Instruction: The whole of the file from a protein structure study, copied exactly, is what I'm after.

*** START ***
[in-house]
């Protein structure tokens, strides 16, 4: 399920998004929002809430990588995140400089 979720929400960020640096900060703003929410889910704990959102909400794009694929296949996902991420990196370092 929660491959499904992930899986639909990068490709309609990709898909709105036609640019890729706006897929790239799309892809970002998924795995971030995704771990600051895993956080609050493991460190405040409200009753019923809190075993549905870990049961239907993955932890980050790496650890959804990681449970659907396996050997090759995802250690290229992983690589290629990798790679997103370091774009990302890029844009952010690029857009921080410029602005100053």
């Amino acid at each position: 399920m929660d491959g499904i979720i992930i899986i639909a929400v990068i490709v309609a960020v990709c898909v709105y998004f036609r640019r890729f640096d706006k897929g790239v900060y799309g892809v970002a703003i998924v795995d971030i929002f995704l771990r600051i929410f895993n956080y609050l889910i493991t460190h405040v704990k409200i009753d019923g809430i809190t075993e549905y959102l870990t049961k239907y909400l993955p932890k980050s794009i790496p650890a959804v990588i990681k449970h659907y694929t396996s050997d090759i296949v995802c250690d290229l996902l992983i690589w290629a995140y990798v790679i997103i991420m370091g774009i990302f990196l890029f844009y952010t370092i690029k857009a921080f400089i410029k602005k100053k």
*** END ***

[in-house]
């Protein structure tokens, strides 16, 4: 399920998004929002809430990588995140400089 979720929400960020640096900060703003929410889910704990959102909400794009694929296949996902991420990196370092 929660491959499904992930899986639909990068490709309609990709898909709105036609640019890729706006897929790239799309892809970002998924795995971030995704771990600051895993956080609050493991460190405040409200009753019923809190075993549905870990049961239907993955932890980050790496650890959804990681449970659907396996050997090759995802250690290229992983690589290629990798790679997103370091774009990302890029844009952010690029857009921080410029602005100053």
């Amino acid at each position: 399920m929660d491959g499904i979720i992930i899986i639909a929400v990068i490709v309609a960020v990709c898909v709105y998004f036609r640019r890729f640096d706006k897929g790239v900060y799309g892809v970002a703003i998924v795995d971030i929002f995704l771990r600051i929410f895993n956080y609050l889910i493991t460190h405040v704990k409200i009753d019923g809430i809190t075993e549905y959102l870990t049961k239907y909400l993955p932890k980050s794009i790496p650890a959804v990588i990681k449970h659907y694929t396996s050997d090759i296949v995802c250690d290229l996902l992983i690589w290629a995140y990798v790679i997103i991420m370091g774009i990302f990196l890029f844009y952010t370092i690029k857009a921080f400089i410029k602005k100053k």